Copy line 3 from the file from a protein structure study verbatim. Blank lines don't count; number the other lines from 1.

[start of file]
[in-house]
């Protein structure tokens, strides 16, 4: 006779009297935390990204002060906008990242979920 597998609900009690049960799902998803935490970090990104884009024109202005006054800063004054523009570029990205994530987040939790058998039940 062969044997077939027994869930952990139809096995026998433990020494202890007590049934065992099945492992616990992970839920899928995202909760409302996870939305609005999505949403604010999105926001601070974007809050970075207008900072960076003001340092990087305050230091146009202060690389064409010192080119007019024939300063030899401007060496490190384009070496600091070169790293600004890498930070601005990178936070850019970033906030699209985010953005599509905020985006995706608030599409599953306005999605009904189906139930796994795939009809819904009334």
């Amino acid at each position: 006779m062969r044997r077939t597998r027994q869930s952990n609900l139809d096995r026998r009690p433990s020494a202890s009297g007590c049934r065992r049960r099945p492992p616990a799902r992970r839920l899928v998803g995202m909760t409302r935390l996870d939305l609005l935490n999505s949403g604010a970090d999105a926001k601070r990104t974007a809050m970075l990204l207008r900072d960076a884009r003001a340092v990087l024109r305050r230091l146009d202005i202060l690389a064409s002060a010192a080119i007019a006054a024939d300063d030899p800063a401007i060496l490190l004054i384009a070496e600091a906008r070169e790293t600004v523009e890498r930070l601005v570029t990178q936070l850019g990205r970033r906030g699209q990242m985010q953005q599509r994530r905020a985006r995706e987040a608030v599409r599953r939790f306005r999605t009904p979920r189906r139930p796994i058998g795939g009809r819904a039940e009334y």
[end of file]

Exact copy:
């Amino acid at each position: 006779m062969r044997r077939t597998r027994q869930s952990n609900l139809d096995r026998r009690p433990s020494a202890s009297g007590c049934r065992r049960r099945p492992p616990a799902r992970r839920l899928v998803g995202m909760t409302r935390l996870d939305l609005l935490n999505s949403g604010a970090d999105a926001k601070r990104t974007a809050m970075l990204l207008r900072d960076a884009r003001a340092v990087l024109r305050r230091l146009d202005i202060l690389a064409s002060a010192a080119i007019a006054a024939d300063d030899p800063a401007i060496l490190l004054i384009a070496e600091a906008r070169e790293t600004v523009e890498r930070l601005v570029t990178q936070l850019g990205r970033r906030g699209q990242m985010q953005q599509r994530r905020a985006r995706e987040a608030v599409r599953r939790f306005r999605t009904p979920r189906r139930p796994i058998g795939g009809r819904a039940e009334y």